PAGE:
Carolinas Urban-Rural Connection

Rebuilding the Carolinas Urban-Rural Connection: Where do we go from here?

Great Falls, South Carolina (SC) paddling.

Bill Graves and Jeff Michael served as co-principal investigators for the Carolinas Urban-Rural Connection project. Dr. Graves is Associate Professor and a J.H. Biggs Faculty Fellow in the UNC Charlotte Department of Geography & Earth Sciences. Michael is Director of the UNC Charlotte Urban Institute.

Two years ago, we set off on a journey to refamiliarize ourselves with the greater Charlotte region. 

With funding from The Duke Endowment, the UNC Charlotte Urban Institute sought to understand how a cohesive region whose shared identity was once synonymous with the ethos of New South prosperity had splintered in recent decades. A thriving urban core diverged economically and culturally from the region’s more rural communities and small towns. 

That divergence corresponded with a decline in manufacturing outside of Charlotte. Meanwhile, urban-based economic sectors born in the region’s manufacturing era – banking, retail, energy and transportation – had transformed into national and even global players, lifting Charlotte to greater prominence.

The Carolinas Urban-Rural Connection

A special project from the UNC Charlotte Urban Institute

Our purpose in studying the 32-county region wasn’t to merely document a Carolinas version of the familiar urban-rural divide. Instead, we sought to go beyond the conventional narrative of an irreversible split, and seek examples of connections –  either residual or new – between urban and rural communities. Connections that might provide opportunities for renewal in places still struggling to adapt to the changing economic landscape of the 21st century.

Our findings were shared this fall in a special online series of articles published on the institute’s website. A unique blend of research and story-telling, these articles highlighted significant challenges facing parts of the region, but also a spirit of resilience and hope, stemming from a growing awareness of how local assets could be utilized to meet the growing needs of a prosperous urban neighbor, translating into new economic opportunities.

Here’s some of what we learned:

  • Despite our differences, we face similar challenges across the urban-rural landscape. Our research has shown that urban and rural counties face similar rates of households that can’t afford housing. Cross-county commuting has increased 167 percent since 2002, bringing more traffic to everyone. And farmland is being lost to sprawl across the region. These are regional challenges – no county, town or city can face them alone. Solving them will require regional solutions, as well as new ways of approaching how we fund those solutions. 
  • Inclusive, committed, long-term leadership matters. We explored numerous examples of towns that are finding success, despite growing anxieties about the loss of young talent and home-grown businesses. One thing these successful communities have in common: long-term, committed leadership that champions the community over time, often for decades. But they also share another trait: embracing new ideas and leaders to replace the talent being lost to forces beyond their control. This mixture of steady leadership and openness to new voices seems to be a key to success.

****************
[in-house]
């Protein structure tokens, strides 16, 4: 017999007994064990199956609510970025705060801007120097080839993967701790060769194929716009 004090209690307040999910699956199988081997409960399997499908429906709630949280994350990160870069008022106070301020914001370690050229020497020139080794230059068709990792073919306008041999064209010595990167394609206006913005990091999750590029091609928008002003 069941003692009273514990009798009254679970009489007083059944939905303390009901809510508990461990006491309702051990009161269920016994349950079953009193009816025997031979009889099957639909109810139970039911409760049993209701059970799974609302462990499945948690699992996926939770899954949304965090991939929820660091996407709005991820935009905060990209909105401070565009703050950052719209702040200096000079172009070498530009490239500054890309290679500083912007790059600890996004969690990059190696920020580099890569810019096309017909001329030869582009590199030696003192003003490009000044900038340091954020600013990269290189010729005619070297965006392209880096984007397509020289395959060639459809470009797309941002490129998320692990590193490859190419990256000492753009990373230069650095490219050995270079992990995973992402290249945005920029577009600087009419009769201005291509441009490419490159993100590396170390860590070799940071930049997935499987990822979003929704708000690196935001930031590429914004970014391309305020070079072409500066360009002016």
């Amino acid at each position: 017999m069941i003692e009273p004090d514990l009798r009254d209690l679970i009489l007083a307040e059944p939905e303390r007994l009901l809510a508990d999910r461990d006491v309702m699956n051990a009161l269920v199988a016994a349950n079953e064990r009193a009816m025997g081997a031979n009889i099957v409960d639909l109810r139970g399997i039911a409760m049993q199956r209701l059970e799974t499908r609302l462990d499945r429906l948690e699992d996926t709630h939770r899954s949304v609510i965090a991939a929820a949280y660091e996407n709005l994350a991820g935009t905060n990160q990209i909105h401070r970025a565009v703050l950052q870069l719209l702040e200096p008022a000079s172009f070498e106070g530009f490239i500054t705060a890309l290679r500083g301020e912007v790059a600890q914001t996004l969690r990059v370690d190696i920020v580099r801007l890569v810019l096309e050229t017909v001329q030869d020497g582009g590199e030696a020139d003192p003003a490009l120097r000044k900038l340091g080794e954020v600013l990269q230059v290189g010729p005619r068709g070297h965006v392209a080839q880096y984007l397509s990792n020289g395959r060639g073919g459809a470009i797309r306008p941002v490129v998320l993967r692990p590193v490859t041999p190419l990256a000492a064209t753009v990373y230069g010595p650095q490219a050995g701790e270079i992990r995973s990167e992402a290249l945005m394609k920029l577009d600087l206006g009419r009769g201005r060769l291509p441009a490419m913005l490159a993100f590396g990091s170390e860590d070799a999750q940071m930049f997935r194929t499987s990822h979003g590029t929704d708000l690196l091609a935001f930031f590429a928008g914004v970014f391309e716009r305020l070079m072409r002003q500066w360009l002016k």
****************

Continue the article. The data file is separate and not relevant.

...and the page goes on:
• Communities are finding success by turning to and developing their own assets, including heritage, natural and cultural resources. Whether it’s Shelby’s music-driven revitalization, or the efforts of towns such as Cramerton and Badin to capitalize on their locations next to rivers and lakes for tourism, successful communities are finding ways to build upon existing assets. Recognizing that they can’t replace lost jobs and identities that vanished when the mills left with new industrial employment, these communities are developing place-based strategies that draw on local resources to establish new identities and give people around the region a reason to visit or live there.
  • While communities need to find their own identities and build on local resources, connections to Charlotte are key. On their own, efforts like the Earl Scruggs Center in Shelby, or the attempt to turn the Catawba River in Great Falls, SC into a mecca for whitewater sports, won’t be enough to fuel economic renewal. These places will need to draw visitors from the region, especially the urban center of Mecklenburg County, with its million residents. Charlotte and nearby suburban counties are not only a source for visitors, but also a market for goods such as those of a regional food system that’s growing in complexity and specialization. The region’s urban core is also a source of philanthropy and expertise, as demonstrated in Rockingham, where a collaboration with Discovery Place and the Foundation For The Carolinas led to a new children’s museum spurring downtown revitalization.